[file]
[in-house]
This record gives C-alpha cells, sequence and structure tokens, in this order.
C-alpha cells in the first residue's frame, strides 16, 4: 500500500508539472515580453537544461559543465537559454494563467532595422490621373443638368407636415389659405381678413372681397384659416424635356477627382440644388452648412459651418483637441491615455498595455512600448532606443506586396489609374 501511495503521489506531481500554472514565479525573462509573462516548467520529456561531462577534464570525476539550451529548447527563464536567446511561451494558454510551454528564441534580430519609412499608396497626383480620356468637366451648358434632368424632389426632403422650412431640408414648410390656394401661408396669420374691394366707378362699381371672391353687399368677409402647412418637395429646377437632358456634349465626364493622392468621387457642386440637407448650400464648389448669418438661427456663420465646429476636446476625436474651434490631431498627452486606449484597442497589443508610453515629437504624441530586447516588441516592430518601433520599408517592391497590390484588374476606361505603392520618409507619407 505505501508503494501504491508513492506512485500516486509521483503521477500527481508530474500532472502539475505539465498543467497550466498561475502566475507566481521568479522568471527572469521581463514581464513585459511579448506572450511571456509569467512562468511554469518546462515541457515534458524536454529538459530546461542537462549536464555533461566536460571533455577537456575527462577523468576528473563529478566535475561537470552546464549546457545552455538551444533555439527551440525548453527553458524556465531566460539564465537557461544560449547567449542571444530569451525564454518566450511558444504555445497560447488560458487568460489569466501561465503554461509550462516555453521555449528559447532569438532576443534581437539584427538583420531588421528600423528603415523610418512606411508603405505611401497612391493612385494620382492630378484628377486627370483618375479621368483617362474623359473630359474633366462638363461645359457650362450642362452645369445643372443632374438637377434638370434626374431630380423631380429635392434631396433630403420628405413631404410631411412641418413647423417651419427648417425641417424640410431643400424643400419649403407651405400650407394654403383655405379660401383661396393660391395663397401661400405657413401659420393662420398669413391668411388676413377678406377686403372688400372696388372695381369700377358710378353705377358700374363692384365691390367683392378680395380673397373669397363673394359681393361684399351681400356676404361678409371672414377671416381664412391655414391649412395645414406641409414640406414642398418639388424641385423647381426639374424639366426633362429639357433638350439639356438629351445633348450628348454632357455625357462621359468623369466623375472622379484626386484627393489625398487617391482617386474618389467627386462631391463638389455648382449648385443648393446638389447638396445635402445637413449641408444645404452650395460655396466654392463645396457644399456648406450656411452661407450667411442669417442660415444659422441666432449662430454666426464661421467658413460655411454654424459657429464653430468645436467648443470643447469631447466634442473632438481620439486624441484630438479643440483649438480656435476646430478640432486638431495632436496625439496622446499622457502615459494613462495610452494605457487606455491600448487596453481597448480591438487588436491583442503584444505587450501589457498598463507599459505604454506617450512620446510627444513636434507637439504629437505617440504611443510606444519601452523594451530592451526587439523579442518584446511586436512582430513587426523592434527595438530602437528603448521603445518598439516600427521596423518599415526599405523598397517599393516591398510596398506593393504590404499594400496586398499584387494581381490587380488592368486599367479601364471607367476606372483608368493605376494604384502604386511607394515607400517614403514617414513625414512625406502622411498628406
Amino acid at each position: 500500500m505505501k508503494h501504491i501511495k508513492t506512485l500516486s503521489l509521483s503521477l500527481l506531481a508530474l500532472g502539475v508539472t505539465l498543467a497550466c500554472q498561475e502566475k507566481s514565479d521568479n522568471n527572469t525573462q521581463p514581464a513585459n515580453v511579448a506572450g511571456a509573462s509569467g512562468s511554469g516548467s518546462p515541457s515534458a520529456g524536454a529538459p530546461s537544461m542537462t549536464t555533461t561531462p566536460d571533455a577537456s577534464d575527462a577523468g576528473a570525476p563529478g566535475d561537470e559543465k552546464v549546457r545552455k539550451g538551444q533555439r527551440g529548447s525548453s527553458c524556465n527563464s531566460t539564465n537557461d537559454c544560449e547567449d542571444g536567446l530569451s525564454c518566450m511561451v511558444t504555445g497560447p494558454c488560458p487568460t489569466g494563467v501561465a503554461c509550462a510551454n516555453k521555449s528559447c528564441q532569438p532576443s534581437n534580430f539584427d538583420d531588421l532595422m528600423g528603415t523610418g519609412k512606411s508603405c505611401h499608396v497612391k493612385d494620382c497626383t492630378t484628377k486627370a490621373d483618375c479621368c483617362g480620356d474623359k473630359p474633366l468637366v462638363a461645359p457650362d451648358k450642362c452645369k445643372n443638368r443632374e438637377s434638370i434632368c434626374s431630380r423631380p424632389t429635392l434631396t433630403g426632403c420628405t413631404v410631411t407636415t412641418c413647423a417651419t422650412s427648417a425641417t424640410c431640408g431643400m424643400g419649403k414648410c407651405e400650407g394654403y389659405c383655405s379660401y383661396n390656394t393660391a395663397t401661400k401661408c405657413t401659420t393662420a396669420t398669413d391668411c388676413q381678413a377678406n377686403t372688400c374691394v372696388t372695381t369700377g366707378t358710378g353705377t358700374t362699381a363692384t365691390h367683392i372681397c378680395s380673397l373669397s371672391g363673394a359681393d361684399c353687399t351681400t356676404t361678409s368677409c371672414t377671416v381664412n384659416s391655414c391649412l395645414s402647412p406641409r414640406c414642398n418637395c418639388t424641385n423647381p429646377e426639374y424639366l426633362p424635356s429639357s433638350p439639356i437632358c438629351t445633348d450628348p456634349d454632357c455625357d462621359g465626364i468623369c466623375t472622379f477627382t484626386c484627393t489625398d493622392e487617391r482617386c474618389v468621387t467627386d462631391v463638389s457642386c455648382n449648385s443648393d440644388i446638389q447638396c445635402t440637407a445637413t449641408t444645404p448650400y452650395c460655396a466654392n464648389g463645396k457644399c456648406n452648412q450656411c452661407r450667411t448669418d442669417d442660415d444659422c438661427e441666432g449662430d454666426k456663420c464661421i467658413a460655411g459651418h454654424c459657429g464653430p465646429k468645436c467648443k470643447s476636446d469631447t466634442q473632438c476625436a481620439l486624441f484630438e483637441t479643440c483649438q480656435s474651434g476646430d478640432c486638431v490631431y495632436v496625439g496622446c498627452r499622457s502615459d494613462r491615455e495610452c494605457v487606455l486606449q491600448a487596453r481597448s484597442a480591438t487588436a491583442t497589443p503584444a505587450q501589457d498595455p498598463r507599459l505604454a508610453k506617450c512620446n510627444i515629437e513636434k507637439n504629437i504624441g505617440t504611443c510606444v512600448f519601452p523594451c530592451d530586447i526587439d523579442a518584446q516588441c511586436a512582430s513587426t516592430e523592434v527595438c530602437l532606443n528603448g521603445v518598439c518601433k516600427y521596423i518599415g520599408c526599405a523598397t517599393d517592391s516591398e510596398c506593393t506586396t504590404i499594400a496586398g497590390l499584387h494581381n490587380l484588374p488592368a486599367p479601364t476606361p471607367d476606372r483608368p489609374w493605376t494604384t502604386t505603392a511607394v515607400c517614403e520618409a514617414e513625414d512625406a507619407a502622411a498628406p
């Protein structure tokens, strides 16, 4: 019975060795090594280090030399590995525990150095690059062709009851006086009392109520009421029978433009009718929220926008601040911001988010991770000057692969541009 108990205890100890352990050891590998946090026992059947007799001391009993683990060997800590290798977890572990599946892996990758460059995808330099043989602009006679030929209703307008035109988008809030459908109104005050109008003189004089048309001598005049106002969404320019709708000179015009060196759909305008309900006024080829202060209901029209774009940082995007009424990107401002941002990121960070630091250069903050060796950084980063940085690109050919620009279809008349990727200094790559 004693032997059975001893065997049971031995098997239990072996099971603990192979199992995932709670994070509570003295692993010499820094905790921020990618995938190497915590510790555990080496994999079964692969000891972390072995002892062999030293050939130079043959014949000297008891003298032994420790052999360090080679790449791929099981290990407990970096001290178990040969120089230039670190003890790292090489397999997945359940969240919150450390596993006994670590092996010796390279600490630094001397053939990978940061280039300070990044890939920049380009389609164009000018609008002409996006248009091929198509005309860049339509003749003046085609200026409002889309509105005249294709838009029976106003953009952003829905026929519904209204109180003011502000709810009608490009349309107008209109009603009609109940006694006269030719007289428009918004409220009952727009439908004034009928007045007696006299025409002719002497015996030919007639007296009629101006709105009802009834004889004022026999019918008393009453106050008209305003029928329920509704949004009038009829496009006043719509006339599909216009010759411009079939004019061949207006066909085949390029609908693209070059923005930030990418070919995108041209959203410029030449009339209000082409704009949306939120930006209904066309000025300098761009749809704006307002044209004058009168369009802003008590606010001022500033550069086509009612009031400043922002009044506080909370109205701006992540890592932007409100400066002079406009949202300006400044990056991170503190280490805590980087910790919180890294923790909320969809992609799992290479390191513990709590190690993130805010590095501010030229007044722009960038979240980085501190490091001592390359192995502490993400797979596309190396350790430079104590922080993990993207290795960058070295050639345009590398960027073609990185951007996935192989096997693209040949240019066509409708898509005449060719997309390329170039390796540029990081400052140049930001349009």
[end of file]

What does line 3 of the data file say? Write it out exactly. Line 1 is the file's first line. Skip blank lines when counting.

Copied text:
C-alpha cells in the first residue's frame, strides 16, 4: 500500500508539472515580453537544461559543465537559454494563467532595422490621373443638368407636415389659405381678413372681397384659416424635356477627382440644388452648412459651418483637441491615455498595455512600448532606443506586396489609374 501511495503521489506531481500554472514565479525573462509573462516548467520529456561531462577534464570525476539550451529548447527563464536567446511561451494558454510551454528564441534580430519609412499608396497626383480620356468637366451648358434632368424632389426632403422650412431640408414648410390656394401661408396669420374691394366707378362699381371672391353687399368677409402647412418637395429646377437632358456634349465626364493622392468621387457642386440637407448650400464648389448669418438661427456663420465646429476636446476625436474651434490631431498627452486606449484597442497589443508610453515629437504624441530586447516588441516592430518601433520599408517592391497590390484588374476606361505603392520618409507619407 505505501508503494501504491508513492506512485500516486509521483503521477500527481508530474500532472502539475505539465498543467497550466498561475502566475507566481521568479522568471527572469521581463514581464513585459511579448506572450511571456509569467512562468511554469518546462515541457515534458524536454529538459530546461542537462549536464555533461566536460571533455577537456575527462577523468576528473563529478566535475561537470552546464549546457545552455538551444533555439527551440525548453527553458524556465531566460539564465537557461544560449547567449542571444530569451525564454518566450511558444504555445497560447488560458487568460489569466501561465503554461509550462516555453521555449528559447532569438532576443534581437539584427538583420531588421528600423528603415523610418512606411508603405505611401497612391493612385494620382492630378484628377486627370483618375479621368483617362474623359473630359474633366462638363461645359457650362450642362452645369445643372443632374438637377434638370434626374431630380423631380429635392434631396433630403420628405413631404410631411412641418413647423417651419427648417425641417424640410431643400424643400419649403407651405400650407394654403383655405379660401383661396393660391395663397401661400405657413401659420393662420398669413391668411388676413377678406377686403372688400372696388372695381369700377358710378353705377358700374363692384365691390367683392378680395380673397373669397363673394359681393361684399351681400356676404361678409371672414377671416381664412391655414391649412395645414406641409414640406414642398418639388424641385423647381426639374424639366426633362429639357433638350439639356438629351445633348450628348454632357455625357462621359468623369466623375472622379484626386484627393489625398487617391482617386474618389467627386462631391463638389455648382449648385443648393446638389447638396445635402445637413449641408444645404452650395460655396466654392463645396457644399456648406450656411452661407450667411442669417442660415444659422441666432449662430454666426464661421467658413460655411454654424459657429464653430468645436467648443470643447469631447466634442473632438481620439486624441484630438479643440483649438480656435476646430478640432486638431495632436496625439496622446499622457502615459494613462495610452494605457487606455491600448487596453481597448480591438487588436491583442503584444505587450501589457498598463507599459505604454506617450512620446510627444513636434507637439504629437505617440504611443510606444519601452523594451530592451526587439523579442518584446511586436512582430513587426523592434527595438530602437528603448521603445518598439516600427521596423518599415526599405523598397517599393516591398510596398506593393504590404499594400496586398499584387494581381490587380488592368486599367479601364471607367476606372483608368493605376494604384502604386511607394515607400517614403514617414513625414512625406502622411498628406